Brown asbestos, also known as amosite, is a type of asbestos that’s part of the amphibole group of fibrous silicate minerals.

It is brown in colour and has a harsh, spiky texture.

It’s a fibrous mineral that was widely used in construction and insulation materials, particularly in the mid-20th century.

Like other types of asbestos, brown asbestos is hazardous to human health when its fibres are inhaled.

It has been linked to a number of respiratory diseases, including lung cancer and mesothelioma.

Brown asbestos was banned in the UK in 1985, although voluntary bans on its use came into force earlier than this.

In this article, we take a deeper look into what brown asbestos is, where it’s typically found and its potential danger to health.

What is the Amosite Group of Minerals?

Brown Asbestos Fibres

Brown Asbestos Fibres. Image credit: Shutterstock

Amosite is a group of minerals that includes grunerite, ferroactinolite, and cummingtonite.

These minerals are part of the amphibole group and are commonly known as brown asbestos.

Amosite, also known as brown asbestos, is the most common form of asbestos in the amphibole group and was used in a wide range of industrial applications until it was banned in many countries due to its harmful health effects.

The amosite group of minerals is named after the location where the minerals were first discovered, which is in the Asbestos Mountains in South Africa.

Where was Brown Asbestos Used?

Magnified Amosite Fibres

Magnified Amosite Fibres. Image credit: USGS

Brown asbestos was mostly used for insulation purposes, particularly for high-temperature applications.

It was used in thermal insulation, fire protection, and electrical insulation products due to its high heat resistance and durability.

Brown asbestos was also used in construction materials such as cement sheets, roofing, and ceiling tiles.

Sprayed coatings, lagging, and insulating boards have a higher likelihood of containing brown asbestos (amosite) fibres or blue asbestos (crocidolite) fibers, which have a higher risk compared to white asbestos (chrysotile) fibres.

This is why amosite and crocidolite were banned more than 10 years earlier.

Typical examples of where brown asbestos was used include:

Construction Materials

Brown asbestos was commonly used in construction materials such as insulation, ceiling tiles, roofing materials, and cement sheets.


Brown asbestos was also used extensively in shipbuilding, particularly in insulation, fireproofing materials, and electrical components.

Automotive Industry

Asbestos was also widely used in the automotive industry, including brake linings, clutch facings, and gaskets.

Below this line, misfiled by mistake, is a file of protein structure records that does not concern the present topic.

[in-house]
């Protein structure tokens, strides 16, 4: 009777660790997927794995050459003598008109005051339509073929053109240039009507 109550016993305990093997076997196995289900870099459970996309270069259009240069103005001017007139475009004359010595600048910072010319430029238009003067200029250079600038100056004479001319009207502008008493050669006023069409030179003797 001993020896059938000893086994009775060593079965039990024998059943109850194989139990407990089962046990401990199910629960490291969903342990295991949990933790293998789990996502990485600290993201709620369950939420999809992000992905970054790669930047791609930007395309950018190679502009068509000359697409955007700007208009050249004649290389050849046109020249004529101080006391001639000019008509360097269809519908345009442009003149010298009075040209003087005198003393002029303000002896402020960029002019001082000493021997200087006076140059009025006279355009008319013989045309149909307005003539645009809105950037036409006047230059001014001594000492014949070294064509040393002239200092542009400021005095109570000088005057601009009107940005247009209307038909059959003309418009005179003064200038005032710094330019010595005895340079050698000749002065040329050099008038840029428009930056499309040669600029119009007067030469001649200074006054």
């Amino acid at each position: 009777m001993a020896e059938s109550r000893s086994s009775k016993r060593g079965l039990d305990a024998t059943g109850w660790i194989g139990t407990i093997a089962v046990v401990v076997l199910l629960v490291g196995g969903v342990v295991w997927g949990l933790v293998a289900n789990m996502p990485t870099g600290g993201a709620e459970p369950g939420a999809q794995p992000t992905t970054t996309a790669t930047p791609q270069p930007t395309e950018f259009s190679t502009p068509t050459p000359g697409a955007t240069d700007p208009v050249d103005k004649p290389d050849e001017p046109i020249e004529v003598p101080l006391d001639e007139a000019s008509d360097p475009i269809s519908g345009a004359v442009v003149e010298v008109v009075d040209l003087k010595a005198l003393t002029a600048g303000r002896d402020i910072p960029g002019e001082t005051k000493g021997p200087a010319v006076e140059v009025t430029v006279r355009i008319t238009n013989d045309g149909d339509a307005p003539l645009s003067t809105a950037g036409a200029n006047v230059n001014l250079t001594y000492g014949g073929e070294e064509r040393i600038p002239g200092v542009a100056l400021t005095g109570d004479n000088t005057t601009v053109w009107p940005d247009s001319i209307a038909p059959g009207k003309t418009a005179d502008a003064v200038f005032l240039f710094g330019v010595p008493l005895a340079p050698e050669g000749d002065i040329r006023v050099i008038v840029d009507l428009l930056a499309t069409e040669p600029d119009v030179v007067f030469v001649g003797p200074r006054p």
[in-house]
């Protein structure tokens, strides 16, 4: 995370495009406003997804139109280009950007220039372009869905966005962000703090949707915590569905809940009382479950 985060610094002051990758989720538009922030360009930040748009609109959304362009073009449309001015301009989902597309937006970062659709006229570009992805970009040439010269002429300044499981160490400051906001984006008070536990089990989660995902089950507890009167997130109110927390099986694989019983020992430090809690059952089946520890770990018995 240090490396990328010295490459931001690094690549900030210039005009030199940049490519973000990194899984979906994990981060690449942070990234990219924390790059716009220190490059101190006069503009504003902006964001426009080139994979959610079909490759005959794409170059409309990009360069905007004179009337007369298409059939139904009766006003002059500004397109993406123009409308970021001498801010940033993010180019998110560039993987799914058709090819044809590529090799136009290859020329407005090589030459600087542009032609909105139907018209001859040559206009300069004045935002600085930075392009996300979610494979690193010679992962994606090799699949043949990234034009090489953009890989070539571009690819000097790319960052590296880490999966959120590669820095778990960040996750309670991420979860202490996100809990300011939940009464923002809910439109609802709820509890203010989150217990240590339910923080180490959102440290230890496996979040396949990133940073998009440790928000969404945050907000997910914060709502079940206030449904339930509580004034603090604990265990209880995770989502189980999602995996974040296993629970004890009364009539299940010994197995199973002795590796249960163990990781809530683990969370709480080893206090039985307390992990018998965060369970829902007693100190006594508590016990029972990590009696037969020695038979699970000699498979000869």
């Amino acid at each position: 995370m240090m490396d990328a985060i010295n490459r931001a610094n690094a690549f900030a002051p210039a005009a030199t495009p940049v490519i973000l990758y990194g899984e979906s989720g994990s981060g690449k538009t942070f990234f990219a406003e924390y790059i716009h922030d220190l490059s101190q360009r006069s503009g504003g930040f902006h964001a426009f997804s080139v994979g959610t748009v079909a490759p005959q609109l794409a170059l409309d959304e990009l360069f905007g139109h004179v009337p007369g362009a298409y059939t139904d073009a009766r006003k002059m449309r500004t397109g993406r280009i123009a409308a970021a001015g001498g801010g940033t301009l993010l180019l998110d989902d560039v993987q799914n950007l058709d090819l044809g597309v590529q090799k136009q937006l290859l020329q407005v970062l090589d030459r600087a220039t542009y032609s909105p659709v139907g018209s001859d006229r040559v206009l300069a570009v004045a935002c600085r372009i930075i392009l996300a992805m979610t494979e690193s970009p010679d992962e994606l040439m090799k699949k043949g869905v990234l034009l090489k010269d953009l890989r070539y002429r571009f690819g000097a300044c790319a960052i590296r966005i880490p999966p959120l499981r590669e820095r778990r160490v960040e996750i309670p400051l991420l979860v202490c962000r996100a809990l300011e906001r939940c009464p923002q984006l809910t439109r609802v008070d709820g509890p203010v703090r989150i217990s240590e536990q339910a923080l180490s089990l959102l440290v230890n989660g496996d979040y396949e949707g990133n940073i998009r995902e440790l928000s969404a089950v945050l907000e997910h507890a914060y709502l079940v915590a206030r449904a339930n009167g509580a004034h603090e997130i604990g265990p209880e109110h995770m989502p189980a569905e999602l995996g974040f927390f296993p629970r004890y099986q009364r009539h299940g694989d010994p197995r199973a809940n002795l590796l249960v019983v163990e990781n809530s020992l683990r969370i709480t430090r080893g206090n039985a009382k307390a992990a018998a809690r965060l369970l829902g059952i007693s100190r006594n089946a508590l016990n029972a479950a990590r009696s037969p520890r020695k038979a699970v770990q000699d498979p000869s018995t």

Industrial Equipment & Machinery

Brown asbestos was used in various types of industrial equipment and machinery, such as boilers, turbines, and pumps.

Household Appliances

Asbestos was used in various household appliances such as toasters, hair dryers, and ovens.

Amosite can also be found in the following products:

  • Cement
  • Chemical insulation
  • Electrical insulation
  • Fire protection
  • Gaskets
  • Insulation boards
  • Plumbing insulation
  • Roofing
  • Thermal insulation
  • Tiles

Is Brown Asbestos Dangerous to Health?

Pleural Mesothelioma

Image credit: Shutterstock

Brown asbestos is considered one of the most hazardous types of asbestos due to its sharp, needle-like fibers that can easily penetrate the lung tissue when inhaled.

These fibers can cause severe respiratory illnesses, including mesothelioma, asbestosis, and lung cancer.

The danger of brown asbestos to human health has been recognised for many years, and in many countries, it has been banned since the 1980s.

However, due to its widespread use in the past, brown asbestos can still be found in older buildings, insulation, and other construction materials.

When brown asbestos fibers are disturbed, they can easily become airborne and inhaled by people in the vicinity.

This can lead to the development of serious respiratory diseases, even if the exposure is only brief.

The risk of developing asbestos-related symptoms is directly related to the duration and intensity of the exposure.

However, it’s important to note that there is no safe level of exposure to asbestos, and any exposure can increase the risk of developing an illness.

It’s also important to note that asbestos-related diseases can take decades to develop, so individuals who were exposed to brown asbestos in the past may not experience symptoms until many years later.


Brown asbestos is a highly dangerous material that can cause severe respiratory illnesses when inhaled.

It has been banned in many countries, but can still be found in older buildings and construction materials.

If you suspect that brown asbestos is present in your home or workplace, it’s essential that you contact a fully qualified and licensed asbestos professional to conduct surveys and testing.

Attempting to remove brown asbestos on your own can release harmful fibres into the air and put yourself and others at risk.

It’s always better to remain on the side of caution when it comes to the health and safety of yourself and those around you.

By taking the necessary precautions and seeking the help of professionals, you can ensure that the removal of brown asbestos is done in a safe and controlled manner, minimizing the risk of harm to you and your loved ones.